In November 2023, Catholics for Choice gathered these indominable faith leaders in Washington, D.C., to envision a future like the one Rev. Erika Ferguson (back row, fourth from the left) describes. Photo Credit: Jim Heine Photography.
While this may sound far-fetched right now, my spiritual belief and my deep faith allow me to offer this vision of the modern-day miracle. As a minister for nearly 20 years with a focus on reproductive justice and a vow to support and lead a new wave of possibilities for us as religious people, my faith demands that I speak and teach about miracles. We must work for all of us to move from a place of fear to a new land where deep, mature spiritual love lives.
When love is in action, it requires justice, and in my spiritual life, justice looks like bodily autonomy. I hold my work as a minister in the reproductive movement to be sacred. I believe it is entirely possible for each of us to have a high regard for the spiritual nature of freedom. This is my vision and the vow I make for a world that works for everyone.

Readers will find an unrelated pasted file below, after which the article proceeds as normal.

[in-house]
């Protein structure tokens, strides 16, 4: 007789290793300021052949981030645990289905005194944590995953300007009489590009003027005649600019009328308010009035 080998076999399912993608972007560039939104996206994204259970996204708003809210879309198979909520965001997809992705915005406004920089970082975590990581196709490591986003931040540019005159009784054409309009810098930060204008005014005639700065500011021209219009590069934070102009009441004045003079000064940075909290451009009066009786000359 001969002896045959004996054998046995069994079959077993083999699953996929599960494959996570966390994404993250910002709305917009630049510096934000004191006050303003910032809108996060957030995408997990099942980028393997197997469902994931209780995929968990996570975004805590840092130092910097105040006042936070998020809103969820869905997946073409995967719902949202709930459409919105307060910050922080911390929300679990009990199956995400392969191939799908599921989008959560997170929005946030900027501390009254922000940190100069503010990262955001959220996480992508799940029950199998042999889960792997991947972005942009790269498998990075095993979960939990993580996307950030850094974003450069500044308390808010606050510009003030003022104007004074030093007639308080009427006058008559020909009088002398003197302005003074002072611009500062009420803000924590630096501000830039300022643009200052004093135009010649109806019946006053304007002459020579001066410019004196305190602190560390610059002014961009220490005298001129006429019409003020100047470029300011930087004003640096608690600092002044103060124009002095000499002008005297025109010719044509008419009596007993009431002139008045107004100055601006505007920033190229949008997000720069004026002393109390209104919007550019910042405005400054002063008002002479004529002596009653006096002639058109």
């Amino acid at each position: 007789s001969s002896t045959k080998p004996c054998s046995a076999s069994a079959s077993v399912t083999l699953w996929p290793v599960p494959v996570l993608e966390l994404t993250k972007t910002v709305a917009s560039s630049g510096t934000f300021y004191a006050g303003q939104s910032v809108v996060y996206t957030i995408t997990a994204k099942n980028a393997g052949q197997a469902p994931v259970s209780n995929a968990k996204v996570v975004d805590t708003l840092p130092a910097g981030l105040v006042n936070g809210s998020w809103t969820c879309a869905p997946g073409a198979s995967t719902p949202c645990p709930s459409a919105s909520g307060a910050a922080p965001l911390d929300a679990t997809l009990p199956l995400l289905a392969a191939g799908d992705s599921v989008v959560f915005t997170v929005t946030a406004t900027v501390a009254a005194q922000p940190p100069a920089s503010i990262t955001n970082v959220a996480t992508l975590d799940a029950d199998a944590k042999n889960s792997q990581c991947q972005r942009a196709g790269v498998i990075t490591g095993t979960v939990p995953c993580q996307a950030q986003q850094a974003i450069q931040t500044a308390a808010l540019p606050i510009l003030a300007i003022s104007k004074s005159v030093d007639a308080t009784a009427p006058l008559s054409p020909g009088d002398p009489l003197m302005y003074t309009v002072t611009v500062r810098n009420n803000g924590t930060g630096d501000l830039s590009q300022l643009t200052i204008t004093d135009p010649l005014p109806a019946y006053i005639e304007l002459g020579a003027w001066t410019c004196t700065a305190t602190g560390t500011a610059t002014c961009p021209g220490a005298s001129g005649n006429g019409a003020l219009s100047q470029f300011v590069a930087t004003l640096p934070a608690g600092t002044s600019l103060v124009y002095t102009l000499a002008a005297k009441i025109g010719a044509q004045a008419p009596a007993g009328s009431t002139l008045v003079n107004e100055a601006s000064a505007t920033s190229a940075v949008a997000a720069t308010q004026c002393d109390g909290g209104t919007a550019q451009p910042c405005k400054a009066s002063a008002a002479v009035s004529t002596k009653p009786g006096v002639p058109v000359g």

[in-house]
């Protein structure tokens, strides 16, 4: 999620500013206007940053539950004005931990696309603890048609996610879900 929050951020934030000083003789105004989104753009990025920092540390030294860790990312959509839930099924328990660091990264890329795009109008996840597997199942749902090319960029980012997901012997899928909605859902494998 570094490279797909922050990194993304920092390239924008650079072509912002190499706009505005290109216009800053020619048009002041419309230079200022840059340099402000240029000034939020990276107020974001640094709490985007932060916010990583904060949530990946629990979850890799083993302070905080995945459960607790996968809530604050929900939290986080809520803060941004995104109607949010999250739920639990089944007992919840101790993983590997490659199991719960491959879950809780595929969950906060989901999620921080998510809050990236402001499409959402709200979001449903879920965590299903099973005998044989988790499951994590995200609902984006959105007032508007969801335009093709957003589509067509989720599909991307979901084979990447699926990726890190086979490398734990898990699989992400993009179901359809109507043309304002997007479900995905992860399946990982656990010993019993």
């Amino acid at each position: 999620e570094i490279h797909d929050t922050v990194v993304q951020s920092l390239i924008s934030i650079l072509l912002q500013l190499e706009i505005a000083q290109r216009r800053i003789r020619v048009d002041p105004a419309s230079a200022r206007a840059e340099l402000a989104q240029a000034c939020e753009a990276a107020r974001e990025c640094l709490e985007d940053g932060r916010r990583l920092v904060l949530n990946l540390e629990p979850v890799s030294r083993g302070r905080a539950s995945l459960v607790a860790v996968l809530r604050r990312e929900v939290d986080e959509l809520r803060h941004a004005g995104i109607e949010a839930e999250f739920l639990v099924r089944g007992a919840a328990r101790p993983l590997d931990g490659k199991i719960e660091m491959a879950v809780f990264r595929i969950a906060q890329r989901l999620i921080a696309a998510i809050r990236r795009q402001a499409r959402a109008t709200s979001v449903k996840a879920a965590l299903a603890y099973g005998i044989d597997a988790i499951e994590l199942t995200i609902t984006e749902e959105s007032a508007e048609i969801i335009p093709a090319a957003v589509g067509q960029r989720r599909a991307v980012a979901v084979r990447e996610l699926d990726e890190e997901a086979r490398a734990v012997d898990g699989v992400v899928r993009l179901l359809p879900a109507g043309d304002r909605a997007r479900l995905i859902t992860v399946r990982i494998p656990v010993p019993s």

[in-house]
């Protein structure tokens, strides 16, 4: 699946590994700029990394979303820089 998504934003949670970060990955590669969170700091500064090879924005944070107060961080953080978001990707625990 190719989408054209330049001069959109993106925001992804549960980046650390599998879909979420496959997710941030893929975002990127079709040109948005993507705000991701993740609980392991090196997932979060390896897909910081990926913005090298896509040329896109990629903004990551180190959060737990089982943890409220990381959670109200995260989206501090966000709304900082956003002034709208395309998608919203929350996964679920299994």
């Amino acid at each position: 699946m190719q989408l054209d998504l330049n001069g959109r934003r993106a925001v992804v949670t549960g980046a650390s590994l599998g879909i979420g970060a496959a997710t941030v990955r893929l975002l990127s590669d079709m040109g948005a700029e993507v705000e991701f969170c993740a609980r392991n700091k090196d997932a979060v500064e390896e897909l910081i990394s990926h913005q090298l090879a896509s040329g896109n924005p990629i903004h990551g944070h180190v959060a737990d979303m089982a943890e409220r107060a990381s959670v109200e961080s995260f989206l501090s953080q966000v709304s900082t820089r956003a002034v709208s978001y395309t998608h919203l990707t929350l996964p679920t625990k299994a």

Rev. Erika Ferguson (she/her) is an interfaith minister who focuses on reproductive health, rights, and justice. In Texas, she leads the Tubman Travel Project, which aids people seeking abortion care outside the state. She was awarded the Oscar Romero Award by Rothko Chapel for her reproductive justice work.
" I hold my work as a minister in the reproductive movement to be sacred."
— Rev. Erika Ferguson
Tzedek Tzedek Tirdof (Justice, Justice You Shall Pursue)
Working as a Planned Parenthood teen advocate was a transformative experience that shaped my decision to become a Reconstructionist rabbi who supports reproductive rights. As I stood side by side with people of all faiths at pro-choice rallies, I learned to listen to people’s stories and experiences. I found that many young people had complex and nuanced views about reproductive rights, shaped by their personal experiences and the experiences of people around them. By listening to their stories, I came to better understand the range of factors that could influence perspectives on reproductive rights, and I was able to help people find their own authentic voices on these issues. This understanding, in turn, inspired me to pursue a career in the rabbinate, where I could use my love of Jewish tradition as a platform to advocate for these issues and promote social justice.